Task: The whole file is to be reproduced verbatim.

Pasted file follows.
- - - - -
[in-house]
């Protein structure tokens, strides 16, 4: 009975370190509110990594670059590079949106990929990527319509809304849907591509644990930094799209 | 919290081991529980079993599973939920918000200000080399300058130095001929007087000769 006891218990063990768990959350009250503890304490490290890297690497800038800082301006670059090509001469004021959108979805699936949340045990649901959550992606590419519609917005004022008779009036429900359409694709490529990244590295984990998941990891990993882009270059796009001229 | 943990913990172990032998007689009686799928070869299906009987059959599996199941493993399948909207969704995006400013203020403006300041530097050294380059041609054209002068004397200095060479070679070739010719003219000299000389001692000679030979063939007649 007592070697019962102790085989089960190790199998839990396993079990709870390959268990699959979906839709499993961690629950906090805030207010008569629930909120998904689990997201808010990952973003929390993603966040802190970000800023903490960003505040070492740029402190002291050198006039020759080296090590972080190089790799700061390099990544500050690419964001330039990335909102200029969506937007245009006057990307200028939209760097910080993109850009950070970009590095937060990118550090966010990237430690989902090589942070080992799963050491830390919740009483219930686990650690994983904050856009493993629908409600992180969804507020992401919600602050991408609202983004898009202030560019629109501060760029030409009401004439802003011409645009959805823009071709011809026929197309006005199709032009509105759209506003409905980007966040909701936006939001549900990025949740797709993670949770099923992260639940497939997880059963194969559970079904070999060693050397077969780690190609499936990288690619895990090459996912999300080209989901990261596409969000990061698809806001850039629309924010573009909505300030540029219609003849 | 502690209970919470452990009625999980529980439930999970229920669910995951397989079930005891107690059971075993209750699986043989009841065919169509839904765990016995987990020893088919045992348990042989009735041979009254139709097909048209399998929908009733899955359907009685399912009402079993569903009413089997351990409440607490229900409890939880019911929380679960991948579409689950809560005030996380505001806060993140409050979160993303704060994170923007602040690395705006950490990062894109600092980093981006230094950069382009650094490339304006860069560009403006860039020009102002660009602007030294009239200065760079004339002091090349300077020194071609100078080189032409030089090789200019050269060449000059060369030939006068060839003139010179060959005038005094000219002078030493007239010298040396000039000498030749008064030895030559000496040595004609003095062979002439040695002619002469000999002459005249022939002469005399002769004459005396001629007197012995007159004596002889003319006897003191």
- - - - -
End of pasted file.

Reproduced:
[in-house]
């Protein structure tokens, strides 16, 4: 009975370190509110990594670059590079949106990929990527319509809304849907591509644990930094799209 | 919290081991529980079993599973939920918000200000080399300058130095001929007087000769 006891218990063990768990959350009250503890304490490290890297690497800038800082301006670059090509001469004021959108979805699936949340045990649901959550992606590419519609917005004022008779009036429900359409694709490529990244590295984990998941990891990993882009270059796009001229 | 943990913990172990032998007689009686799928070869299906009987059959599996199941493993399948909207969704995006400013203020403006300041530097050294380059041609054209002068004397200095060479070679070739010719003219000299000389001692000679030979063939007649 007592070697019962102790085989089960190790199998839990396993079990709870390959268990699959979906839709499993961690629950906090805030207010008569629930909120998904689990997201808010990952973003929390993603966040802190970000800023903490960003505040070492740029402190002291050198006039020759080296090590972080190089790799700061390099990544500050690419964001330039990335909102200029969506937007245009006057990307200028939209760097910080993109850009950070970009590095937060990118550090966010990237430690989902090589942070080992799963050491830390919740009483219930686990650690994983904050856009493993629908409600992180969804507020992401919600602050991408609202983004898009202030560019629109501060760029030409009401004439802003011409645009959805823009071709011809026929197309006005199709032009509105759209506003409905980007966040909701936006939001549900990025949740797709993670949770099923992260639940497939997880059963194969559970079904070999060693050397077969780690190609499936990288690619895990090459996912999300080209989901990261596409969000990061698809806001850039629309924010573009909505300030540029219609003849 | 502690209970919470452990009625999980529980439930999970229920669910995951397989079930005891107690059971075993209750699986043989009841065919169509839904765990016995987990020893088919045992348990042989009735041979009254139709097909048209399998929908009733899955359907009685399912009402079993569903009413089997351990409440607490229900409890939880019911929380679960991948579409689950809560005030996380505001806060993140409050979160993303704060994170923007602040690395705006950490990062894109600092980093981006230094950069382009650094490339304006860069560009403006860039020009102002660009602007030294009239200065760079004339002091090349300077020194071609100078080189032409030089090789200019050269060449000059060369030939006068060839003139010179060959005038005094000219002078030493007239010298040396000039000498030749008064030895030559000496040595004609003095062979002439040695002619002469000999002459005249022939002469005399002769004459005396001629007197012995007159004596002889003319006897003191």